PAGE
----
Adjusting Your Rental Property Maintenance Budget over Time
No maintenance budget is set in stone. As a landlord, you need to reassess your budget regularly to ensure it accurately reflects the maintenance needs of your property and accommodates any changes or increases in costs.
It’s a good idea to re-examine your budget at least once a year or after any significant repair or maintenance event.
Common Maintenance Costs Faced by Landlords in Australia
Maintenance costs for rental properties often fall into two main categories: routine maintenance and major repairs.
1. Routine Maintenance
Routine maintenance, as the name suggests, constitutes tasks that are performed regularly to preserve the property’s condition and uphold its value.
You can use this list as a seasonal home maintenance checklist to get you started:
- Garden upkeep
- Cleaning gutters
- Paint touch-ups
- Test smoke alarms and replace batteries
- Check the plumbing system regularly and replace any broken plumbing fixtures
- Inspect sink drains
- Service the heating system regularly
- Service all cooling systems annually (at the least) or fix frozen pipes
- Repair and replace hot water systems and the water heater when they break or need servicing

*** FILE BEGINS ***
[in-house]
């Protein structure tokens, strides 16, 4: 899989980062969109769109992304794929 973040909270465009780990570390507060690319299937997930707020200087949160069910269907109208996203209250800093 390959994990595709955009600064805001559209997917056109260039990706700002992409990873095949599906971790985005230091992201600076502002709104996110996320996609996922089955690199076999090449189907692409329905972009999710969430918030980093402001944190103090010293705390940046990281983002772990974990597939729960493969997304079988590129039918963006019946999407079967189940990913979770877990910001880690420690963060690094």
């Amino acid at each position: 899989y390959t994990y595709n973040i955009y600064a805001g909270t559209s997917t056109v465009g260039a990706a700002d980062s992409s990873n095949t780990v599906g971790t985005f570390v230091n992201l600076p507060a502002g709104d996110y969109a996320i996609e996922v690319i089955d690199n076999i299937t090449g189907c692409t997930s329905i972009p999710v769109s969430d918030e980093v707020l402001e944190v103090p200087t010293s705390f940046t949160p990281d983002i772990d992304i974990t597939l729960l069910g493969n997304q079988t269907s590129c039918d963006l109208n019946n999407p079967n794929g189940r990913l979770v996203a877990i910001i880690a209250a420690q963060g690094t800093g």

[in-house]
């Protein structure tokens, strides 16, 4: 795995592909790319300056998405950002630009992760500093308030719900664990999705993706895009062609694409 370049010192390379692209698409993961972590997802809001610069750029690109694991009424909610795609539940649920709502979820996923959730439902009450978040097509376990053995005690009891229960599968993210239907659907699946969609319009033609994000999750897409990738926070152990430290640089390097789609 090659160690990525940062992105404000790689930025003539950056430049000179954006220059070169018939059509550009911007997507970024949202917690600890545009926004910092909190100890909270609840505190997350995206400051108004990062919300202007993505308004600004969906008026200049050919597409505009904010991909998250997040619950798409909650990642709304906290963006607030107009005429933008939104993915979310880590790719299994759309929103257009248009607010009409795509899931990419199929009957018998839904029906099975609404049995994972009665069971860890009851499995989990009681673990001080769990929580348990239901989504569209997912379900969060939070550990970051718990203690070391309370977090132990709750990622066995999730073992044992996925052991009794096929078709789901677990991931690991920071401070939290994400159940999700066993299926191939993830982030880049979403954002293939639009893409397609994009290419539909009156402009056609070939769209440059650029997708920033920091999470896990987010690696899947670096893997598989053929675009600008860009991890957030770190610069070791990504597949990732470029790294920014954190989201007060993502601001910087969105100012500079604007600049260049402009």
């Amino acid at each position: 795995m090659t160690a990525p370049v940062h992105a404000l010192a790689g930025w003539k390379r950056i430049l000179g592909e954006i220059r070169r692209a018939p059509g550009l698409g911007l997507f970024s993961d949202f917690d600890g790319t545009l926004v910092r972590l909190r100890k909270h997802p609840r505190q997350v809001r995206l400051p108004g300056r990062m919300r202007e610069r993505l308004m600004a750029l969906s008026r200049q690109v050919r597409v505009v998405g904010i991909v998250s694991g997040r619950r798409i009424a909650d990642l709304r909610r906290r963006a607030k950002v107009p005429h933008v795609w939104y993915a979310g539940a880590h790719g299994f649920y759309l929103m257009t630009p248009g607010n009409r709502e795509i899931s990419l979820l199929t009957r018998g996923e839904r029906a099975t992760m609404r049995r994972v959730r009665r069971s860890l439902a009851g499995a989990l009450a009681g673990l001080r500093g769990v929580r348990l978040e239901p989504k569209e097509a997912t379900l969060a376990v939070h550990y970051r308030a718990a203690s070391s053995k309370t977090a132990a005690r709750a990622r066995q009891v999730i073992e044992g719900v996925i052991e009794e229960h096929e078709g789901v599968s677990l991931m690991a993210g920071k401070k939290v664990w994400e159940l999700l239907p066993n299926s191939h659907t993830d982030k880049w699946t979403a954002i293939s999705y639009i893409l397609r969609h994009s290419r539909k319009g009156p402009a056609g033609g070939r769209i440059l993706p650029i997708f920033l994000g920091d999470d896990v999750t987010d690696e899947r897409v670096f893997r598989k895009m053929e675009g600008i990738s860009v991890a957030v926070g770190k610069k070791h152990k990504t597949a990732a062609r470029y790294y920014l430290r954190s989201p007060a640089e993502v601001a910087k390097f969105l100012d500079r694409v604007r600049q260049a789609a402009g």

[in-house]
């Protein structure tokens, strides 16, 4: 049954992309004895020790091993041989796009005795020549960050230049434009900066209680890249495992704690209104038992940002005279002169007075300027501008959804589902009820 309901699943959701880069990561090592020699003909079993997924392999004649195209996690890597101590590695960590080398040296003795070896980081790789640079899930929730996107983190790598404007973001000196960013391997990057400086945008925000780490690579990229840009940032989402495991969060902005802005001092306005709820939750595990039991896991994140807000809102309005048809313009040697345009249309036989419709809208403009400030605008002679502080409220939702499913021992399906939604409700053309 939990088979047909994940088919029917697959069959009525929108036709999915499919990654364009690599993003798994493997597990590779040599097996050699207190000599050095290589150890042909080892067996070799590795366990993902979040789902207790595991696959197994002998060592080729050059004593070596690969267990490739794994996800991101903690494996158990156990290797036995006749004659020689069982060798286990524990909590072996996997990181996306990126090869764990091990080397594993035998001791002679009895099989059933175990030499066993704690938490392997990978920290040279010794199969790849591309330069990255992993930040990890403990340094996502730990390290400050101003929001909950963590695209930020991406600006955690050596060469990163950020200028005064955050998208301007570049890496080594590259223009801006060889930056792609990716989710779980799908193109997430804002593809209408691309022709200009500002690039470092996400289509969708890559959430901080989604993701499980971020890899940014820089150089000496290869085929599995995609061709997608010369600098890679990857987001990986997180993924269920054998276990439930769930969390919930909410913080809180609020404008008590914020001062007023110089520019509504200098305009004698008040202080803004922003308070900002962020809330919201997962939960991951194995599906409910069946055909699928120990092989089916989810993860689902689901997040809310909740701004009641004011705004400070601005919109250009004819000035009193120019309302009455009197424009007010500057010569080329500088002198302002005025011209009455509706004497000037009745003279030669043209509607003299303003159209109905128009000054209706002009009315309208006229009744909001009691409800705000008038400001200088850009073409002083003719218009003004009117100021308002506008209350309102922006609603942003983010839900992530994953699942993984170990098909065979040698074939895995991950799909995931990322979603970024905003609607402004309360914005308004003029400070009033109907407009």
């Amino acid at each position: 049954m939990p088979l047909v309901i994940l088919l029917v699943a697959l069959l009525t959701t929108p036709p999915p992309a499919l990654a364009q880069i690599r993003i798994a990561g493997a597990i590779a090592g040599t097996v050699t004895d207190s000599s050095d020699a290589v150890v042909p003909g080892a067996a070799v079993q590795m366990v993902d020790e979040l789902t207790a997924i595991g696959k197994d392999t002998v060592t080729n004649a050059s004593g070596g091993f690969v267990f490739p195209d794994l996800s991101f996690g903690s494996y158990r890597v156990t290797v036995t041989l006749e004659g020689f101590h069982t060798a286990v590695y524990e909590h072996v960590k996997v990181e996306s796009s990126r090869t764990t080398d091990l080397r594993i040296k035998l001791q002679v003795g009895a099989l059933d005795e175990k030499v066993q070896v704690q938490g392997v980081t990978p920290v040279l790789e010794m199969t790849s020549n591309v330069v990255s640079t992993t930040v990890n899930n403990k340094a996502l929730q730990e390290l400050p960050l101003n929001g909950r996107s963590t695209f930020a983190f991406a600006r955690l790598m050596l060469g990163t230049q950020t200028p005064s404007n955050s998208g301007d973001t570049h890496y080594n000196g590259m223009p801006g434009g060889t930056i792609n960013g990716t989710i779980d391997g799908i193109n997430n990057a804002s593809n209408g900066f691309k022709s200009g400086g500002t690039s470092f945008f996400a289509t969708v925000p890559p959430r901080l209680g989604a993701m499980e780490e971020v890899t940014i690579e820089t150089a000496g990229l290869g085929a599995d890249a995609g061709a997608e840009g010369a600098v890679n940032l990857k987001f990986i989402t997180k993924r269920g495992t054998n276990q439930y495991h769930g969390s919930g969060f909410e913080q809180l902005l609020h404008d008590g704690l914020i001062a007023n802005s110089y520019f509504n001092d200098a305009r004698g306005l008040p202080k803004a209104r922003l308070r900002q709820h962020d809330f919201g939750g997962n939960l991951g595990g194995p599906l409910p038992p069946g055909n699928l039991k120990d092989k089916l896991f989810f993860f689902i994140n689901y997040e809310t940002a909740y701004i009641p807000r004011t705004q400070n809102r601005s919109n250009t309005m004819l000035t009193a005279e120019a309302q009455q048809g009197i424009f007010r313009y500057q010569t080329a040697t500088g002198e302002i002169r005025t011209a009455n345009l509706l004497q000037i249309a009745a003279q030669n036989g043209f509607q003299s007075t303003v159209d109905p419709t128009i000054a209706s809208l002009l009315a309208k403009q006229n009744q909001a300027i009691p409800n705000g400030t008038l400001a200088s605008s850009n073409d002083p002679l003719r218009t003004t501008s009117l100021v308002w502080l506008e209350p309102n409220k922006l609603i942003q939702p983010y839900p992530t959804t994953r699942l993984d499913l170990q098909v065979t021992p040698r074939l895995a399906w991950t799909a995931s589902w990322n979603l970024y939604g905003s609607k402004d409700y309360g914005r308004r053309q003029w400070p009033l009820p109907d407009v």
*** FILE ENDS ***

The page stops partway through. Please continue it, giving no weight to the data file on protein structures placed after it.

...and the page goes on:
- Provide fire extinguishers (if required)
- Carry out a pest inspection if there’s an infestation
- Inspect electrical cords
- Replace broken light bulbs before the tenant moves in
- Ensure the garage door works or can open and close
- Deep clean the carpet in-between tenants if not already done by the tenants themselves (they should pay for any damage through their bond)
- Replace broken shower heads
- Seal cracks leading to poor insulation or further damage
- Install carbon monoxide detectors if needed.
2. Major Repairs
Major repairs typically encompass elements of your rental property that have a longer lifespan but may eventually need replacement or complex fixes.
These can include the property’s roof, air conditioning, electrical, plumbing, and other structural elements. Ensuring these elements are well-maintained and upgraded as necessary is vital for the long-term viability of your rental property. This helps to prevent lower rental rates due to undesirable aspects and higher maintenance costs in the long run.
However, you may encounter a real challenge when estimating the cost of such repairs because different factors like the age and condition of your property or unexpected problems can cause these costs to fluctuate.
Even so, a good rule of thumb is to set aside 1% of your property’s value per year for these types of repairs. For instance, if your property is worth $300,000, allocate $3,000 per year for major repairs.
Remember, it’s not about spending this sum every year but making it available if necessary. Some years, you may not need to perform any major repairs, and that money can continue to accumulate for future needs. But if your property does require a costly repair, you will be financially ready to handle it.
Maintaining the Property’s Exterior
Besides the interior, the property’s exterior requires its own maintenance. This includes gardening, landscaping, cleaning the gutters, and repairing any external building damages like faulty roofing or chipped paint. Regular maintenance of the property’s exterior enhances its aesthetic appeal to potential tenants and prevents serious damage in the future.